A violent psychological action film by indie director Dean Israelite, Power Rangers is the story of self-destructive teen, Jason Scott. As the hero quarterback of his small town’s high school team, these years are likely to be the best of Scott’s life and soon he will be trapped forever within this fading town, as his father was before him, forced into a life of unrewarding labour and missed opportunity. Despite Scott’s continued lack of introspection, he appears aware that the approbation of his peers has a limited lifespan, although is clearly unable to articulate his frustration at the life ahead of him. In the opening scene of the movie, Scott devastates his own life at that of a nameless teammate, when a high school prank ends in a car crash.
From here, the story takes an unexpected turn and the rest of the film, a spiralling power/revenge fantasy, takes place entirely within Scott’s damaged and unimaginative psyche, presumably whilst he languishes in a hospital bed.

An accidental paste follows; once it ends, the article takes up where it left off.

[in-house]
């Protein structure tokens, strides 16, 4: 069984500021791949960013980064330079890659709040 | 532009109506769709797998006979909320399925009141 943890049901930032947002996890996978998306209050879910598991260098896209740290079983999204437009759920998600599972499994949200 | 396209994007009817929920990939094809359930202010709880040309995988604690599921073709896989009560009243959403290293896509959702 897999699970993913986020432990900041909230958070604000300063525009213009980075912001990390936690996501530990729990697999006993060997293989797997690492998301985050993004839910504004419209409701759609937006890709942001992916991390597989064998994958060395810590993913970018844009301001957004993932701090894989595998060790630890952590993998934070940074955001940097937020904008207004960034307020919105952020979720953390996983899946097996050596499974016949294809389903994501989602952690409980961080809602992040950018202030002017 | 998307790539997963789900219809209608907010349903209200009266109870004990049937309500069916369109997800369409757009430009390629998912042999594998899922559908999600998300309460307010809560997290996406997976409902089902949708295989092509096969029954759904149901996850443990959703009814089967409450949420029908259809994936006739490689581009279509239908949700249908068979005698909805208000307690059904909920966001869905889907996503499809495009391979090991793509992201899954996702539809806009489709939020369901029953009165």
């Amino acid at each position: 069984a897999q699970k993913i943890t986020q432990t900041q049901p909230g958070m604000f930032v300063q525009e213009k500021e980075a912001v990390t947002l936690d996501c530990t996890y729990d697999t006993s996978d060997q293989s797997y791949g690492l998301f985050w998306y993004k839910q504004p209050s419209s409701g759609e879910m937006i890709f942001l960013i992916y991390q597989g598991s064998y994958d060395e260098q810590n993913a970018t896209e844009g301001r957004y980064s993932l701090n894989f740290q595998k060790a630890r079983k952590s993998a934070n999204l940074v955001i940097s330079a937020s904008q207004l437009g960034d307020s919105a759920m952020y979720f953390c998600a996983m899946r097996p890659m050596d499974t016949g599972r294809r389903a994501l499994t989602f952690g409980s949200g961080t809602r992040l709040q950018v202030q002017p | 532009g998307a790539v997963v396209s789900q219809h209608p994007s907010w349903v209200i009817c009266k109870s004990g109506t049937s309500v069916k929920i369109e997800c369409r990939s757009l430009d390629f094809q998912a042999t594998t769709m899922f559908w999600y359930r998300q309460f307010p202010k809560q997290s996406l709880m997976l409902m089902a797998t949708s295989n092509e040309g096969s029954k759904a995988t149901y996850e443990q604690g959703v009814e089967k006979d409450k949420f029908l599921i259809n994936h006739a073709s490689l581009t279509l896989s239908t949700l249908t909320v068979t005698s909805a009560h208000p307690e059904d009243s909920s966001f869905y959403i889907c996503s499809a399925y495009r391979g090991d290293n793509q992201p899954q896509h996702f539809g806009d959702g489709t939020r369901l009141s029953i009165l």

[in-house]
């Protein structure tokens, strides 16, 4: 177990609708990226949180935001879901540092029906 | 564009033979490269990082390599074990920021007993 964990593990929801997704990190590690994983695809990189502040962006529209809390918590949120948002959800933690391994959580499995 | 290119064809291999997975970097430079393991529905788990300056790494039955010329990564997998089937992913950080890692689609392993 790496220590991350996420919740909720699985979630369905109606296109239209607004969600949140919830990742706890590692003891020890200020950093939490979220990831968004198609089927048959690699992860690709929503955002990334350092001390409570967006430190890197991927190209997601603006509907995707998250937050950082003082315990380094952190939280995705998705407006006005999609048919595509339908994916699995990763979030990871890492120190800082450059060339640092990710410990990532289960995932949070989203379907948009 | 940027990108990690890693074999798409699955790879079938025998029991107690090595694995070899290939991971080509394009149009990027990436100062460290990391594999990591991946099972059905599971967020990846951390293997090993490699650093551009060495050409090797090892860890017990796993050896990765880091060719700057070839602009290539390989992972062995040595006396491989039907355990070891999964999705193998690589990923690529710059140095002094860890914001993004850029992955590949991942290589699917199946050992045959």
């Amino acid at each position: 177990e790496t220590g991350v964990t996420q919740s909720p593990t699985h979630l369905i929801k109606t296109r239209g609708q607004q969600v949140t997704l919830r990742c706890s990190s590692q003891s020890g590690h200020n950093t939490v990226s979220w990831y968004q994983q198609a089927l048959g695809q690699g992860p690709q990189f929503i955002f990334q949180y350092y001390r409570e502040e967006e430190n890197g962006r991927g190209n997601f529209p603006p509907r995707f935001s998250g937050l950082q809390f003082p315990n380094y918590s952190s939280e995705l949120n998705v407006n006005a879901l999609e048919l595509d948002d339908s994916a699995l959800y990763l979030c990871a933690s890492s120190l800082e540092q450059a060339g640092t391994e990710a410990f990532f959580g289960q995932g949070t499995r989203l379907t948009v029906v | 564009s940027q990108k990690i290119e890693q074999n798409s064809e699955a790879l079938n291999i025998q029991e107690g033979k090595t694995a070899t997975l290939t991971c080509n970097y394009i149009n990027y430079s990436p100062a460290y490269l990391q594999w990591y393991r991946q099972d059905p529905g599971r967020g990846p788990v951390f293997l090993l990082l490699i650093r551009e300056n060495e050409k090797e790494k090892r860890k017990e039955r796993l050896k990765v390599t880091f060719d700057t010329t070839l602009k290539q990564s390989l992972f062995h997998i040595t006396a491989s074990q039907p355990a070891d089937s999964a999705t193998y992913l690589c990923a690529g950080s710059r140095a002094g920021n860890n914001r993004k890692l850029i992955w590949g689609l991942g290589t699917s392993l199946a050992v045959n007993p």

Fantasizing that he somehow survives the crash with little more than a quickly forgotten knee injury, Scott’s mind creates a small squad of two dimensional friends, who, through a serious of violent and unlikely events, are gifted super powers by an alien intelligence, played by Brian Cranston. In this way Scott’s need to carry out destructive and selfish acts are justified, as only through these acts can the universe be saved.
Scott’s imagined proteges are indicative of his limited understanding of the world around him and his lack of interest in others. They exist as little more than placeholders. The space they take up must be reduced even further, however, as the fulfilment of Scott’s fantasies requires that these characters voluntarily submit to being nothing more than colour coded symbols.
The fantasy culminates in a violent showdown against a monsterous and faceless representation of the gold mining industry which defines this small town. As Scott violently rebels against his likely future, he is able to save the life of his disappointed father, shifting the power balance of their relationship and enforcing his own superiority.
Ultimately, the message here is that teamwork will save the day, although this takes the form of following Scott’s orders and abandoning any form of individuality.